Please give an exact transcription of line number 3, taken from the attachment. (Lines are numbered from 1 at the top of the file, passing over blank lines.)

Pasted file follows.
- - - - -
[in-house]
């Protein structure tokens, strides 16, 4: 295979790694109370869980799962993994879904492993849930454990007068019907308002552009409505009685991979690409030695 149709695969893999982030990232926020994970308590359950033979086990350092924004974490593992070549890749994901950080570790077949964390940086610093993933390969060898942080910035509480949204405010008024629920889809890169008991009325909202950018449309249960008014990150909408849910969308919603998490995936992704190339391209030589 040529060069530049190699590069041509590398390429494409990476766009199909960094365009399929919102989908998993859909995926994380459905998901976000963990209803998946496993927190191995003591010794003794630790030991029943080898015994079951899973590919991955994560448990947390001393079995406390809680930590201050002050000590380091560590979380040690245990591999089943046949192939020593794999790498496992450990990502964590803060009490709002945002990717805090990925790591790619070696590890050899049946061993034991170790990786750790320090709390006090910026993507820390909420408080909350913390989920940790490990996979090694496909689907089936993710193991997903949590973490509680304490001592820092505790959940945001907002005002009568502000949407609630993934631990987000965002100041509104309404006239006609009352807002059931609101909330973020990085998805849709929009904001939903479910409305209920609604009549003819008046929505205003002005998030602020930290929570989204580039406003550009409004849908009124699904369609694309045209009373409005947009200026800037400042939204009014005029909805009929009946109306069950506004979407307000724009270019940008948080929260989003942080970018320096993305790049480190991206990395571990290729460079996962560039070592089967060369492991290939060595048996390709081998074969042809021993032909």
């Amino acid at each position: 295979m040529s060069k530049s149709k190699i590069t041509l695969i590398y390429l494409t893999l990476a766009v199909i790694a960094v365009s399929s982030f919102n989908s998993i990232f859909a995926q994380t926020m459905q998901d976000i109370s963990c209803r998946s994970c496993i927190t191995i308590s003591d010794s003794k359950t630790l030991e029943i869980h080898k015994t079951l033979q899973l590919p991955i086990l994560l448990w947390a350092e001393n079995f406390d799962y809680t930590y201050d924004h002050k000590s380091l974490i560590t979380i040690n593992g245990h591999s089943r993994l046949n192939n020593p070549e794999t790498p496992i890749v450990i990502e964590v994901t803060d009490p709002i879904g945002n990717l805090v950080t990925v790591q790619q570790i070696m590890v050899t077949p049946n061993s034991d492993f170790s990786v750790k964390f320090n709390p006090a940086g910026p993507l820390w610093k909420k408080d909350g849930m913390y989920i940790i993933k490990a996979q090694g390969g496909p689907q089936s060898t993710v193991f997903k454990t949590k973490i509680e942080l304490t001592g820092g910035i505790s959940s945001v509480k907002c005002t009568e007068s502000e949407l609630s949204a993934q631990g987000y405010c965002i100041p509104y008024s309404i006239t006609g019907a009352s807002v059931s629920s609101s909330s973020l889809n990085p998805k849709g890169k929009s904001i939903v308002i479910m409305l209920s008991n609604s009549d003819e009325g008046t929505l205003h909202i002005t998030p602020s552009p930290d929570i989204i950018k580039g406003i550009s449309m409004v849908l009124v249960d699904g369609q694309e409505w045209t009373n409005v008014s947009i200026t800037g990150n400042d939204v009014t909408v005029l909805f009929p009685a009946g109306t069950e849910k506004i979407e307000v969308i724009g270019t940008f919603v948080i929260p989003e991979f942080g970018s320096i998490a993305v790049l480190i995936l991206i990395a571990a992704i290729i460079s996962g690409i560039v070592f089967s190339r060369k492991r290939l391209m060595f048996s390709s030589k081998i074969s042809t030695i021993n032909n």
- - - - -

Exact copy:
């Amino acid at each position: 295979m040529s060069k530049s149709k190699i590069t041509l695969i590398y390429l494409t893999l990476a766009v199909i790694a960094v365009s399929s982030f919102n989908s998993i990232f859909a995926q994380t926020m459905q998901d976000i109370s963990c209803r998946s994970c496993i927190t191995i308590s003591d010794s003794k359950t630790l030991e029943i869980h080898k015994t079951l033979q899973l590919p991955i086990l994560l448990w947390a350092e001393n079995f406390d799962y809680t930590y201050d924004h002050k000590s380091l974490i560590t979380i040690n593992g245990h591999s089943r993994l046949n192939n020593p070549e794999t790498p496992i890749v450990i990502e964590v994901t803060d009490p709002i879904g945002n990717l805090v950080t990925v790591q790619q570790i070696m590890v050899t077949p049946n061993s034991d492993f170790s990786v750790k964390f320090n709390p006090a940086g910026p993507l820390w610093k909420k408080d909350g849930m913390y989920i940790i993933k490990a996979q090694g390969g496909p689907q089936s060898t993710v193991f997903k454990t949590k973490i509680e942080l304490t001592g820092g910035i505790s959940s945001v509480k907002c005002t009568e007068s502000e949407l609630s949204a993934q631990g987000y405010c965002i100041p509104y008024s309404i006239t006609g019907a009352s807002v059931s629920s609101s909330s973020l889809n990085p998805k849709g890169k929009s904001i939903v308002i479910m409305l209920s008991n609604s009549d003819e009325g008046t929505l205003h909202i002005t998030p602020s552009p930290d929570i989204i950018k580039g406003i550009s449309m409004v849908l009124v249960d699904g369609q694309e409505w045209t009373n409005v008014s947009i200026t800037g990150n400042d939204v009014t909408v005029l909805f009929p009685a009946g109306t069950e849910k506004i979407e307000v969308i724009g270019t940008f919603v948080i929260p989003e991979f942080g970018s320096i998490a993305v790049l480190i995936l991206i990395a571990a992704i290729i460079s996962g690409i560039v070592f089967s190339r060369k492991r290939l391209m060595f048996s390709s030589k081998i074969s042809t030695i021993n032909n």